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PMA 1994 ADS WOULD FOCUS ON "DISCOVERY"

Executive Summary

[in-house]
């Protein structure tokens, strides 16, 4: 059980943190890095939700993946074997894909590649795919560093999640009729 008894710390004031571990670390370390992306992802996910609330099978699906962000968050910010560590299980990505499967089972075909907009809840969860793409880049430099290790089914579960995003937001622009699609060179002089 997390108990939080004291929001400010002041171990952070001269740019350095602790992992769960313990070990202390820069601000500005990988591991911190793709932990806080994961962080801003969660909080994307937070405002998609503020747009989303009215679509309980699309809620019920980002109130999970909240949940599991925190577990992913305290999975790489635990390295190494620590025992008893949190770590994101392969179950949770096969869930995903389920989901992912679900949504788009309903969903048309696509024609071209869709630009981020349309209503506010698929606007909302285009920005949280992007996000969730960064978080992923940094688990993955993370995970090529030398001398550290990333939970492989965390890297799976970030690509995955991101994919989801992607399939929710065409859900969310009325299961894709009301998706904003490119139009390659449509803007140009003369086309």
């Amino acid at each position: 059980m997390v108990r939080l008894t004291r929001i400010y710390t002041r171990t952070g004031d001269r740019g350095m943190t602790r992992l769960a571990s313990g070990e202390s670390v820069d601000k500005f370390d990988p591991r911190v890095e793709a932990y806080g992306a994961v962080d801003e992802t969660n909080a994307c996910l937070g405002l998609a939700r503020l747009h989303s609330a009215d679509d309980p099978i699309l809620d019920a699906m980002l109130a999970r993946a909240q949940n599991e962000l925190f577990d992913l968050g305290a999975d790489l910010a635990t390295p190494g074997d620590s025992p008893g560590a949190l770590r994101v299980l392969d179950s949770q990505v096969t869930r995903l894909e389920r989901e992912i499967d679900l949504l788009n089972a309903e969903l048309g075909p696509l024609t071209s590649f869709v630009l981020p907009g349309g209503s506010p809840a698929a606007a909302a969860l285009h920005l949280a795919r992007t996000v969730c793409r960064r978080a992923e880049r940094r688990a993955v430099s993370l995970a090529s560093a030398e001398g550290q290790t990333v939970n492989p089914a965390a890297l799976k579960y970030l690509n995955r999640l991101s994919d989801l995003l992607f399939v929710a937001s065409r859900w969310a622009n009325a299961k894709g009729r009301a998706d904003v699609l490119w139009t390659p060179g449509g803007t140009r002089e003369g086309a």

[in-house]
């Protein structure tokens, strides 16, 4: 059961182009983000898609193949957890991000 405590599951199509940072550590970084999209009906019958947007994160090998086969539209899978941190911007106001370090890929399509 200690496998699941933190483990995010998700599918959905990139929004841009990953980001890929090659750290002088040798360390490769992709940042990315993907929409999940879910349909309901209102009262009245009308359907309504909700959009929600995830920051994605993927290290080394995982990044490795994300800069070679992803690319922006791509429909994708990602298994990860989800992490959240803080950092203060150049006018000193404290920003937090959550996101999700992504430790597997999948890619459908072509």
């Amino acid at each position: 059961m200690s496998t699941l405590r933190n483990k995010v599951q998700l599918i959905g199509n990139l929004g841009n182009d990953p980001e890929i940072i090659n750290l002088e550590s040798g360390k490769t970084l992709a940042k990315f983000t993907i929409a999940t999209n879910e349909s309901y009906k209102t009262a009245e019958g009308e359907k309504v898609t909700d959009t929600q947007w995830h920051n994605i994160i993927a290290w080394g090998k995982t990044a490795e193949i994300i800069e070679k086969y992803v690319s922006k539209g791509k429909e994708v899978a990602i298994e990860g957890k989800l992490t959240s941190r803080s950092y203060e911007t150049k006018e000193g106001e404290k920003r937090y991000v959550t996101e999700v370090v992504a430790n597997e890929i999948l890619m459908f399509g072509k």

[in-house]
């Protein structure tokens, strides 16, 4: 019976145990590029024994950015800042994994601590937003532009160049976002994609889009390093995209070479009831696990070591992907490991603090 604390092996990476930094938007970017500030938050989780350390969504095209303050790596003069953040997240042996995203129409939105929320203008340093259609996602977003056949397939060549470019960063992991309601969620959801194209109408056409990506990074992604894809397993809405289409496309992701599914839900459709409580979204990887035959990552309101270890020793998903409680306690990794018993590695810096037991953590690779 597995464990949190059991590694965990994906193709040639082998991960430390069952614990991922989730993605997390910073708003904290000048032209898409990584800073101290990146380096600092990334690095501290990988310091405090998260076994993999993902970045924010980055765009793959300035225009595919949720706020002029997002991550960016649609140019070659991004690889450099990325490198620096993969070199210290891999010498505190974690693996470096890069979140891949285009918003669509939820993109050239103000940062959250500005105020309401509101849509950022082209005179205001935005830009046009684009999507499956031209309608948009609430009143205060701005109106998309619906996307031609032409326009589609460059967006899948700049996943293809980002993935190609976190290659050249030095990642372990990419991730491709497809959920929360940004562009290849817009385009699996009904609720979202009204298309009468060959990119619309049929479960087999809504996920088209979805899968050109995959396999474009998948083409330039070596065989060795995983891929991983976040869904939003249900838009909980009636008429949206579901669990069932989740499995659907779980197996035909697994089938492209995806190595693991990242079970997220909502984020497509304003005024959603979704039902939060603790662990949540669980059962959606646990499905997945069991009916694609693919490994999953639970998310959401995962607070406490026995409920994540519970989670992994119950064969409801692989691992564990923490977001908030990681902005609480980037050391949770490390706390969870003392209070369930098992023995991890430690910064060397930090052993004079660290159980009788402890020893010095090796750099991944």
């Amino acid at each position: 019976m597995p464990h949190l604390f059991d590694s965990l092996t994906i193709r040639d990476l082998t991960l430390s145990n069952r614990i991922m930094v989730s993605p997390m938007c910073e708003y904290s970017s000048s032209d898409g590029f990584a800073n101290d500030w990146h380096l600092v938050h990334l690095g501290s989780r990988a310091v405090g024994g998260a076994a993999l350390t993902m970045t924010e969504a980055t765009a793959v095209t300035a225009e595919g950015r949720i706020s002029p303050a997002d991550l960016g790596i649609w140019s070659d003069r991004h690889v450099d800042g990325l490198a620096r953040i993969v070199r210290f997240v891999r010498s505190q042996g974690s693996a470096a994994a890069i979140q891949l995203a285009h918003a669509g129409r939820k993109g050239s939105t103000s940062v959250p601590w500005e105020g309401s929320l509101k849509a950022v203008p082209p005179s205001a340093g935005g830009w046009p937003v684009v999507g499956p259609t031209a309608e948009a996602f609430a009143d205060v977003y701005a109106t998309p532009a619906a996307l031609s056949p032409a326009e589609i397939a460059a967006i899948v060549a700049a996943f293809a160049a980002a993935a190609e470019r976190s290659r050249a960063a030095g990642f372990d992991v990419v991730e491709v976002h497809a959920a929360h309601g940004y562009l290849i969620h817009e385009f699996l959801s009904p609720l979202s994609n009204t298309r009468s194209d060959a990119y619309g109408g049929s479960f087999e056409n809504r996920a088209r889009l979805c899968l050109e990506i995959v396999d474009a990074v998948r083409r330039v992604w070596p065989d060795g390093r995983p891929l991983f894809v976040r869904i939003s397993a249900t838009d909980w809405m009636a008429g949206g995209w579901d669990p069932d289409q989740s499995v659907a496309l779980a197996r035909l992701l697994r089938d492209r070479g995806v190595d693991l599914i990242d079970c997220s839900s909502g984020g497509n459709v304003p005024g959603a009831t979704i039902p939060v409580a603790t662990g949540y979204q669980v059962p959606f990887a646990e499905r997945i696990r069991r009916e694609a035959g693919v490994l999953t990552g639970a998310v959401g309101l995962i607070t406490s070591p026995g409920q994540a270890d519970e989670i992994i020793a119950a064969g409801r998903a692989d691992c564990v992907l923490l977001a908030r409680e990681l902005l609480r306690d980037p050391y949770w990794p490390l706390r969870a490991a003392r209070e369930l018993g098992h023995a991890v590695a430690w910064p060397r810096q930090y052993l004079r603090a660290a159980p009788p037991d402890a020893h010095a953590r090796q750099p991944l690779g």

PMA 1994 ADS WOULD FOCUS ON "DISCOVERY" of new therapeutics according to proposals being prepared for the Pharmaceutical Manufacturers Association board, PMA President Gerald Mossinghoff told a health reporters breakfast Nov. 2 in Washington, D.C. Noting that the second year of PMA's nationwide print ad campaign is "winding down," Mossinghoff said that the association staff will present the board of directors in December "ideas which are still being formulated now for a continuation of [the campaign] either in print or maybe in TV form." For the first two years, the campaign has focused on the cost effectiveness of drugs. For 1994, "the planning is it will focus on discovery," Mossinghoff said. The ads are designed to "plant the major premise, and that is that we are the discoverers of new drugs. That is not widely known," he continued. Some PMA companies, such as Glaxo, have been independently sponsoring television and print ads that focus on industry research. As with the current campaign, Mossinghoff said, the new ads will "probably not directly tie into" the health reform debate. "You do have to be very careful of your message," he said. Mossinghoff's remarks came one day after the Health Insurance Association of America received a highly publicized rebuke from Hillary Rodham Clinton for its ads questioning elements of the Administration reform plan. The budget for the current print ad campaign is $7 mil., Mossinghoff said. "It looks like the request is shaping up for about the same amount" for 1994. Eisner & Associates of Baltimore is directing the campaign. The association is in the process of surveying 1,500 "opinion leaders" to estimate the effectiveness of the campaign. A survey after the first year of the ads showed no improvement in the industry image. However, Mossinghoff suggested wrily that taken in the context of attacks on the industry by President Clinton, "maybe that's [a sign of] a very successful ad." "When the board signed on to an advertising program," Mossinghoff added, "they knew it was a long haul situation...I believe that we have [a] general board philosophical buy-in to the fact that this is for the long haul." The advertising program has been funded by special assessments on members. Mossinghoff reported that PMA's "We Care" program, which signed up member companies to enlist shareholders, retirees and employees to lobby Congress, generated "almost 200,000 messages... to either district offices or congressional offices." The "message there was very straightforward: no government price controls on pharmaceuticals."
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